Firefighter in Hastings, Iraq
When Steve Holmes was deciding what specialization to pursue in the Air National Guard, the decision wasn't a difficult one.
Since he was a kid, Holmes has been around firefighters and pretty much grew up in the Hastings fire station. His dad, Mark Holmes, was a 30-year member of the department and was chief for seven years before he retired. Simply put, firefighting is in Holmes' blood.
After graduating from Hastings High School in 1999, Holmes, 28, took a year off and then joined the Navy. He went to school for a year to learn about avionics, the electrical systems that allow planes and boats to run.
Holmes was stationed in Fallon, Nev., for two years on the same base as the Navy's Top Gun flight school. He was then assigned to duty on the USS Nimitz, an aircraft carrier, where he worked with the avionics on the boat and the planes it carried.
Holmes was on the Nimitz for a little more than two years and got to see a lot of the world. The boat's course took him to San Diego, Hawaii, Guam, the Koreas, Hong Kong, Malaysia and Australia. At each place, he usually had about four days off the boat to sightsee.
"It was a good way to travel," he said.
In July 2006, Holmes got out of the Navy and joined the Air National Guard in December of the same year. He said the reason he decided to join the Guard instead of re-enlisting in the Navy was the Guard's connection to Minnesota.
"I wanted that state service," he said.
He became a member of the 133rd Civil Engineering Squadron based out of Ft. Snelling, and around the same time was hired as a paid on-call member of the Hastings Fire Department.
He chose to pursue fire suppression in the Guard, and went to Texas for military firefighting school in April 2007. That training was pretty similar to the firefighting training he went through here at Century College, Holmes said, but the biggest difference was the six-week course on airport firefighting. There he had to learn a lot about different aircrafts and their electrical systems, fuels and aircraft rescue operations.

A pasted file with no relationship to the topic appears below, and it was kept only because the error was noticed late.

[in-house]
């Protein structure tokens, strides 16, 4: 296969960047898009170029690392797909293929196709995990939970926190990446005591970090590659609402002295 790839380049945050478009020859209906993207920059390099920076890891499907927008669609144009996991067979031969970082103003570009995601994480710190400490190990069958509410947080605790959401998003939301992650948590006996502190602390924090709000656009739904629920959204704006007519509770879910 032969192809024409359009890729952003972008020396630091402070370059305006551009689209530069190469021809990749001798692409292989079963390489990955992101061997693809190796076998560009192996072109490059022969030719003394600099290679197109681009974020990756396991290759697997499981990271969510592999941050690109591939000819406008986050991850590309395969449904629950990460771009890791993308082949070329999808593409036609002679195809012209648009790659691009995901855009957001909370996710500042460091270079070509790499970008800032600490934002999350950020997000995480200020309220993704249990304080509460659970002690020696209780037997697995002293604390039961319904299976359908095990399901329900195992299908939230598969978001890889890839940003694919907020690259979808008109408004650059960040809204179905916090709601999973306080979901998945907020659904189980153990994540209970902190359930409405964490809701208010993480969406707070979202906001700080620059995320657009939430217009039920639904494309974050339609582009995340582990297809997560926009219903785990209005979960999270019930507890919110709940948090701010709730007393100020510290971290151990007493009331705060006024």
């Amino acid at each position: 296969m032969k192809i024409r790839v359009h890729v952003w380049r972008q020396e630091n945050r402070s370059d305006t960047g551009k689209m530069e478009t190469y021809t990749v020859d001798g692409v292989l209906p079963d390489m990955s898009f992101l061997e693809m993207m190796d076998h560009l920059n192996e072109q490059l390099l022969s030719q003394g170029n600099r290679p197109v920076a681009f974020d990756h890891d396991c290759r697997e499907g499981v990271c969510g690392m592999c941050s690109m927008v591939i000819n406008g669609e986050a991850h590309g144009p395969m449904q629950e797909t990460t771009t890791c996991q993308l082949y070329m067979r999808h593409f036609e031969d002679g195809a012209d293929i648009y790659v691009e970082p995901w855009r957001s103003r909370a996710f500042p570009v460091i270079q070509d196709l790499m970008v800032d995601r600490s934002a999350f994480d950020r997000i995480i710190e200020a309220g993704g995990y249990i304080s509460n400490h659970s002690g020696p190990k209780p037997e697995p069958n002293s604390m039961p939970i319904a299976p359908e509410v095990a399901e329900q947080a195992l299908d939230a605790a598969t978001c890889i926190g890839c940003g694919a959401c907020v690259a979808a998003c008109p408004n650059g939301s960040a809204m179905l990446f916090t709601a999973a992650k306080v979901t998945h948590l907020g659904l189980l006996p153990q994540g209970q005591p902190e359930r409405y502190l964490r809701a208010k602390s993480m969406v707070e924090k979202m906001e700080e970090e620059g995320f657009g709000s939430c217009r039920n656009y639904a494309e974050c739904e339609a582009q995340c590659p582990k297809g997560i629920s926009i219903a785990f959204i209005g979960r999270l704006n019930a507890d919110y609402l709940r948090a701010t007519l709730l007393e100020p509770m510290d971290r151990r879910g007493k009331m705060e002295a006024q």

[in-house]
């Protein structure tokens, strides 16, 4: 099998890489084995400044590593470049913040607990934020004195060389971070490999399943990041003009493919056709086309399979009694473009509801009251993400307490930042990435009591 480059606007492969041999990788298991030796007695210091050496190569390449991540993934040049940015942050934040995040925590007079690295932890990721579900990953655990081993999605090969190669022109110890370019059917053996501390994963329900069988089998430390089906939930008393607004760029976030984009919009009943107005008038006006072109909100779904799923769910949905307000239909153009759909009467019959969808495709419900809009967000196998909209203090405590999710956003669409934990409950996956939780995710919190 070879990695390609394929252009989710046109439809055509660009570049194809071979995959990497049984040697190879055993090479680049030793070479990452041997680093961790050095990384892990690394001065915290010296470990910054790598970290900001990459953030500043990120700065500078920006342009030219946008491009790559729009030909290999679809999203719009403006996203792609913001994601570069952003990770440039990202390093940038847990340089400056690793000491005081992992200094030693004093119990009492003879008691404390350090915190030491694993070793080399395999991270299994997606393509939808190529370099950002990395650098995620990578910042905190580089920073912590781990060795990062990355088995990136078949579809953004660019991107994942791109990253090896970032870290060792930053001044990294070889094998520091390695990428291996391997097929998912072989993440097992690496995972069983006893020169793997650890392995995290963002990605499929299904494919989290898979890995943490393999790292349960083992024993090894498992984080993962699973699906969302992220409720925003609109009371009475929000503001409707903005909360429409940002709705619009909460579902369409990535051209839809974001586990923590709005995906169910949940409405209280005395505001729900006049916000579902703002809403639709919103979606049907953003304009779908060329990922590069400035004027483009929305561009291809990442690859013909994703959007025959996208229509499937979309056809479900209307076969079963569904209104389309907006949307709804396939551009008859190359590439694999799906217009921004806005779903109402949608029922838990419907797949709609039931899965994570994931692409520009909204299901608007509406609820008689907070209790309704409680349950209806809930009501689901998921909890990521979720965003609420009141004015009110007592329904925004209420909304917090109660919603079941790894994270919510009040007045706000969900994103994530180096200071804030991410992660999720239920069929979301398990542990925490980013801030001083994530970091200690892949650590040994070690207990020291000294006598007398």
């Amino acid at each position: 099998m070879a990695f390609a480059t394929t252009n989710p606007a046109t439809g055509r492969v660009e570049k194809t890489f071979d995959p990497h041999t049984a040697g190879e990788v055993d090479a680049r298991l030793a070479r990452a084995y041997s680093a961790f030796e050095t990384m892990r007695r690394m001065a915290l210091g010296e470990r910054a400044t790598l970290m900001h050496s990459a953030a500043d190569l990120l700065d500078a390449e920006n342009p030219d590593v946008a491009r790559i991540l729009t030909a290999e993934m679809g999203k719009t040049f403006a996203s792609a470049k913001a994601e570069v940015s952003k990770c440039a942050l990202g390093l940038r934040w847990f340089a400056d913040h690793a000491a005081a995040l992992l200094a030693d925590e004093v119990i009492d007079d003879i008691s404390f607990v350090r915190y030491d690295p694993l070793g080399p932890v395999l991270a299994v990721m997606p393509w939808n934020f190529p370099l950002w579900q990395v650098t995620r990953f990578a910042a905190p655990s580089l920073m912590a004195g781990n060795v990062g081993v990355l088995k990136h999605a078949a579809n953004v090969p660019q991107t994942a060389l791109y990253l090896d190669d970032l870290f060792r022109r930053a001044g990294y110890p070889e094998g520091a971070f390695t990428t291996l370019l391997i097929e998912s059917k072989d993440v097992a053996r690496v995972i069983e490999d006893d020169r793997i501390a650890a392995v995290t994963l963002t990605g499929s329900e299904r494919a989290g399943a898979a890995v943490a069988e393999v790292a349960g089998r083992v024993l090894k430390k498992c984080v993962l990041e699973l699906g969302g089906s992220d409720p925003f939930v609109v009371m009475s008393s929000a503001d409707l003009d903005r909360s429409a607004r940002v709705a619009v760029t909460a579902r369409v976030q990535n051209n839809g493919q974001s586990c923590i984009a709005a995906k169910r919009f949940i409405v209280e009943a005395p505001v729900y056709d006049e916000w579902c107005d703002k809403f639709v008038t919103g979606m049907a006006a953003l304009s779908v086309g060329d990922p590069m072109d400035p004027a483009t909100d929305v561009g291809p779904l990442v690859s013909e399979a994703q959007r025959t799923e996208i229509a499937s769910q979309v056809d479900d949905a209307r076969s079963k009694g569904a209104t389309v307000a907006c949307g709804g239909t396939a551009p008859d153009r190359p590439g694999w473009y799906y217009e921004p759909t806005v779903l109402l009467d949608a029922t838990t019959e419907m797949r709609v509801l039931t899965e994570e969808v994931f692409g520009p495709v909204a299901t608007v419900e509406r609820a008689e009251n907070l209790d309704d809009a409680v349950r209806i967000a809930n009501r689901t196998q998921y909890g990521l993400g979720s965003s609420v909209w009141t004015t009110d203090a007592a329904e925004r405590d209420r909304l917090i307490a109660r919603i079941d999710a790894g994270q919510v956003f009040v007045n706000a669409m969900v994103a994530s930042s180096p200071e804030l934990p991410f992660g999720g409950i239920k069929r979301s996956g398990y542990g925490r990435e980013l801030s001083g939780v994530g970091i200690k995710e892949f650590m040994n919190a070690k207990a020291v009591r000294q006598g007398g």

When his training was complete, Holmes and the rest of his unit were deployed to Iraq in Sept. 2008 and stationed at Ali Air Base, which is near the city of Nasiriyah. The base was home to about 13,000 soldiers, mostly from the Army. Holmes' unit was responsible for firefighting operations on the base, which included buildings, vehicles and aircrafts.
Holmes' most gratifying experience in Iraq were the twice-weekly training sessions with about 30 Iraqi firefighters.
Where fire departments in the U.S. have the most modern equipment and vehicles, he said the Iraqi fire department they were working with had just one truck from the 1970s, and he saw some of the Iraqi fighting fires in sandals. They had just one good fire suit on the truck, and it was only used if they had to send someone into a burning building on a rescue mission.
Holmes' unit taught them basic firefighting operations, first responder tactics and automobile extrication. The firefighting trainings were done with actual fires.
To better prepare the Iraqi firefighters, there's a program set up where American fire departments donate used equipment to the Iraqis. Holmes' unit helped facilitate the distribution of that gear and taught them how to use it.
"That was the most rewarding part," Holmes said.
The desert heat wreaked havoc on the electric systems of much of the equipment in use on the base, Holmes said, and the most common fires they ran into were due to those systems overheating.
Next to Ali Air Base is an Iraqi-controlled base. There was a fire on the Iraqi base during Holmes' time there, one that originated at a bakery. The bakery uses diesel fuel to heat its ovens and stores it in huge, 500-gallon tanks on the building's roof. That was the biggest fire Holmes fought in his time in Iraq.
Holmes returned to the U.S. in January and started school at the University of Minnesota for civil engineering. He plans to graduate in spring 2011.
Holmes got engaged to his girlfriend, Jamey, in November. They were together while he was in Iraq and he credits her support, and the support of family and friends, for getting him through his time there. He and Jamey were able to stay in contact via e-mail and phone while he was in Iraq.
At a Minnesota Timberwolves game in November, Holmes was honored as a "Hero in the Making," and presented with a $500 grant from the Minnesotans' Military Appreciation Fund, which he said he'll put toward his schooling.
Holmes was able to attend the game and watch it from a suite and at courtside for part of it. He was also presented with a team-signed ball.